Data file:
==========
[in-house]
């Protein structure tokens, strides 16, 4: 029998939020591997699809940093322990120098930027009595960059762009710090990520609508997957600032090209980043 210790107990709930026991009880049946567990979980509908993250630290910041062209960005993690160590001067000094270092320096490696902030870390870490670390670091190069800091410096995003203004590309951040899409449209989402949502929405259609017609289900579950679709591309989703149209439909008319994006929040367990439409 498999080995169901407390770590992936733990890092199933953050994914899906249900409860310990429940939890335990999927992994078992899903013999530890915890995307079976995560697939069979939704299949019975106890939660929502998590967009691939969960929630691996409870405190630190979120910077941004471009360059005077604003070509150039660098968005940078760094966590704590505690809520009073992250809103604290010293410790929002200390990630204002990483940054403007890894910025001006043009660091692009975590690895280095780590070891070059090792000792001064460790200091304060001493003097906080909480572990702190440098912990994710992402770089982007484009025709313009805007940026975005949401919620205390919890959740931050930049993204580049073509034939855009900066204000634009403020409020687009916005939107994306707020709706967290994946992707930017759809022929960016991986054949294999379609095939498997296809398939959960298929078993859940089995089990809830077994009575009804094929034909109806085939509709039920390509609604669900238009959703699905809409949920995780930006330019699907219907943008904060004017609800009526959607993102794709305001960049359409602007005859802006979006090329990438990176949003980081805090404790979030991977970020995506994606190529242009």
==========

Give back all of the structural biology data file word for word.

[in-house]
């Protein structure tokens, strides 16, 4: 029998939020591997699809940093322990120098930027009595960059762009710090990520609508997957600032090209980043 210790107990709930026991009880049946567990979980509908993250630290910041062209960005993690160590001067000094270092320096490696902030870390870490670390670091190069800091410096995003203004590309951040899409449209989402949502929405259609017609289900579950679709591309989703149209439909008319994006929040367990439409 498999080995169901407390770590992936733990890092199933953050994914899906249900409860310990429940939890335990999927992994078992899903013999530890915890995307079976995560697939069979939704299949019975106890939660929502998590967009691939969960929630691996409870405190630190979120910077941004471009360059005077604003070509150039660098968005940078760094966590704590505690809520009073992250809103604290010293410790929002200390990630204002990483940054403007890894910025001006043009660091692009975590690895280095780590070891070059090792000792001064460790200091304060001493003097906080909480572990702190440098912990994710992402770089982007484009025709313009805007940026975005949401919620205390919890959740931050930049993204580049073509034939855009900066204000634009403020409020687009916005939107994306707020709706967290994946992707930017759809022929960016991986054949294999379609095939498997296809398939959960298929078993859940089995089990809830077994009575009804094929034909109806085939509709039920390509609604669900238009959703699905809409949920995780930006330019699907219907943008904060004017609800009526959607993102794709305001960049359409602007005859802006979006090329990438990176949003980081805090404790979030991977970020995506994606190529242009």